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Review: Dawn Porter's Anti-Civil Rights Espionage Doc 'Spies Of Mississippi' (Premieres Tonight On PBS)

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by Zeba Blay
February 10, 2014 1:37 PM
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Spies Of Mississippi

In commemoration of Black History Month and as part of its ongoing commitment to provide diverse programming and resources for all Americans, PBS will broadcast premiere Dawn Porter's (Gideon’s Army) riveting documentary - the delectably-titled Spies Of Mississippi (which tells the compelling story of how State spies tried to block voting rights for African Americans during the Civil Rights era) - via its INDEPENDENT LENS documentary series, TONIGHT, at 10pm. Check your local listings.

The closing night film of last year’s NYADIFF is a documentary that is, at its core, about how completely delusional racists are. It is, after all, only delusion that could make a thinking human being believe that a racially segregated world is the only kind of world worth living in. In Dawn Porter’s Spies of Mississippi, the height of racist delusion is reflected in the history of Mississippi’s Sovereignty Commission, an entity created In 1956 to enable the state government to “maintain a successful fight to preserve the separation of the races,” using “any and all powers.” Those powers, it is revealed throughout the course of the film, involved the construction of a clandestine spy organization which investigated, infiltrated, and sabotaged civil rights organizations throughout Mississippi.

Beginning with a handful of white agents, some former highrollers for the FBI, by 1960 the Commission had grown into a legitimate, secret institution comprised of dozens of agents, also hiring out much of its investigative work to at least five detective agencies. With the Civil Rights movement reaching its height at the time, the agency also began to hire black agents to help with the internal investigation of activist organizations such as the NAACP.

Every documentary, especially those about the time of the Civil Rights movement, have the difficult task of having to be truthful and unbiased despite residing on the other side of history, where we all believe we may “know things” about the past. But with the revelation of the black secret agents who helped the Commission in its surveillance of protesters, the title Spies of Mississippi is thrown into an entirely new light.

Because we often forget, or perhaps refuse to acknowledge, that there were some black people during the days of the Civil Rights movement who did not march or sit-in. Some believed in the movement, but were themselves (reasonably) afraid to take action. Others, as the documentary takes special care to highlight, were as conservative about integration as their white, racist counterparts.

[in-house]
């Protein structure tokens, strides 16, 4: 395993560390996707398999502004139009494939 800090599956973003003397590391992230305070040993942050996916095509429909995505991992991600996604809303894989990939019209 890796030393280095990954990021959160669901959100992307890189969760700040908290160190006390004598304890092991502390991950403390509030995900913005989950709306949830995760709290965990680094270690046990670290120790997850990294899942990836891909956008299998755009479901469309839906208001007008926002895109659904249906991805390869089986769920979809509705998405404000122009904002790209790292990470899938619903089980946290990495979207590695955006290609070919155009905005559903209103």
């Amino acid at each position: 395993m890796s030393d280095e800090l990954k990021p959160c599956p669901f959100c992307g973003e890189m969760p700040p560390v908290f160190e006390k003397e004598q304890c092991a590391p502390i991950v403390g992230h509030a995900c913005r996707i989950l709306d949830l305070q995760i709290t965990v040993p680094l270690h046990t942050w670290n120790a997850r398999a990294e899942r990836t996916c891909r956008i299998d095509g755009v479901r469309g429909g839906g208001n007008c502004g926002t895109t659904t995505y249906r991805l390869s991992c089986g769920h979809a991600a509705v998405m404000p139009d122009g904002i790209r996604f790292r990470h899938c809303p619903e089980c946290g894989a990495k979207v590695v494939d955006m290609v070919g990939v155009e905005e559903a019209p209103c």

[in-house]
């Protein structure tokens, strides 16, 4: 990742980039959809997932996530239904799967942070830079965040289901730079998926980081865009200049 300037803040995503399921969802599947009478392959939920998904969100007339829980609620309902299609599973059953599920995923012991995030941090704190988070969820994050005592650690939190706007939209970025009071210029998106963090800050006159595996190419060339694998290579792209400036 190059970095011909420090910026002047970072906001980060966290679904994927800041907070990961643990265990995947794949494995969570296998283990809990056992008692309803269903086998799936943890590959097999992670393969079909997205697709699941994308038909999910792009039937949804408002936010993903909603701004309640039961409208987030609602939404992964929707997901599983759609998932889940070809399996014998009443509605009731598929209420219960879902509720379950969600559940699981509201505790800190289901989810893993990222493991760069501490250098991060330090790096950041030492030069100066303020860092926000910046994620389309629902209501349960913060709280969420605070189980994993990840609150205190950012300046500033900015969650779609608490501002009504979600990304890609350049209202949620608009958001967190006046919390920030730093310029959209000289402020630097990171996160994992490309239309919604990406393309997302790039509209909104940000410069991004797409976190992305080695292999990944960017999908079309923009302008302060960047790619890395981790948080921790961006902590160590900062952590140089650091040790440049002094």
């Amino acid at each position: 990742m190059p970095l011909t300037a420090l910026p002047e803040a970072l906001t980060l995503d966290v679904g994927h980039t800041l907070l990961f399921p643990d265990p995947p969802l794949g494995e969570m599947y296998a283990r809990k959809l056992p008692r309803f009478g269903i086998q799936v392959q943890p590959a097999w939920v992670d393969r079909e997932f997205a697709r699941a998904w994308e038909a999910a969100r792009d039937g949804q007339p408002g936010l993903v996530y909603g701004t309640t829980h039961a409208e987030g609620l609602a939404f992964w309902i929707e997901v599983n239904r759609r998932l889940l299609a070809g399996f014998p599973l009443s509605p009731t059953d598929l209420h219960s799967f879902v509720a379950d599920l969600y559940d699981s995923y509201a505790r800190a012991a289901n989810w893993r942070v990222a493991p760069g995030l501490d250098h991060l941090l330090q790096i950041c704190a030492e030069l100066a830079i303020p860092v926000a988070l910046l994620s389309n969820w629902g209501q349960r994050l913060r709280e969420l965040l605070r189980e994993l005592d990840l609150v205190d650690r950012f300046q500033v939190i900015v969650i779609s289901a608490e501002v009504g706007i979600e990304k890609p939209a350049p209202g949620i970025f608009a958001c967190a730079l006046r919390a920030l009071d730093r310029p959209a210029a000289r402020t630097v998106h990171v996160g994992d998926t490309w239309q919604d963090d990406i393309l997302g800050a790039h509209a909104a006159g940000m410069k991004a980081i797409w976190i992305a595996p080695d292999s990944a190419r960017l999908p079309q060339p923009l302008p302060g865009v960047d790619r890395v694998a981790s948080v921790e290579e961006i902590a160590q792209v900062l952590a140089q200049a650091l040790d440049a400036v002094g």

What’s amazing, and disturbing, is that many of the black spies are revealed to be religious leaders of the day who were afraid of losing their social standing with integration, people like people like Reverends B.L Bell, H.H. Humes, and Baptist Convention leader Percy Greene, all were paid by the Commission to spy on the movement. As Martin Luther King Jr. puts it in the archival footage that strings throughout the piece, the tragedy of segregation for the black man is, “Not only the physical inconvenience, but what it has done to his soul, what it has done to him psychologically.”

The most damning section of Spies of Mississippi deals with the infamous murders of civil rights workers Michael Henry Schwerner, Andrew Goodman, and James Chaney. The story of these three young activists who went missing in Mississippi only to be found dead months has been explored elsewhere (Mississippi Burning), but here, as we learn more about the connection between their deaths and the Commission, the senselessness and injustice of their murders is only further compounded There are several authoritative voices throughout this documentary that paint a vivid portrait of life in Mississippi under the secret eye of the Commission, interviews with activists including Lawrence Guyot, Bob Moses, former Governor of Mississippi William Winter, and investigative reporter Jerry Mitchell, who in the 1980s revealed files about the Commission that would later bring the assassin of Medgar Evers to justice.

Porter also includes interviews from people who were actually involved with the Commission, RL Berger, a former NAACP officer who many believed was a black informant (he denies this despite damning evidence), and white Sovereignty Commission agent Horace H. Harned, Jr, who even now in his old age is clearly unrepentant in his work to undermine the progress of racial equality in the South. “We weren’t intimidated.” he says, “The important thing was not to be intimidated. If you’re intimidated, you can’t control anything.”

Weaving together fascinating interviews with images of the Commission’s surveillance photos and thousands upon thousands of files on the people they watched - some of them active civil rights workers, others everyday people - Spies of Mississippi is as cohesive as it is engaging, another interesting portrait of a time in our past too often regarded as a sort of ancient history. Here, the links between the activities of the Sovereignty Commission and our government’s activities today are made clear, ending on a disturbing but thought provoking final note that asks the viewer to always question the morality of a government that spies on its citizens.


Zeba Blay is a Ghanaian-born film and culture writer based in New York. She runs a personal movie blog, Film Memory, and co-hosts the podcast Two Brown Girls. Follow her on Twitter @zblay.


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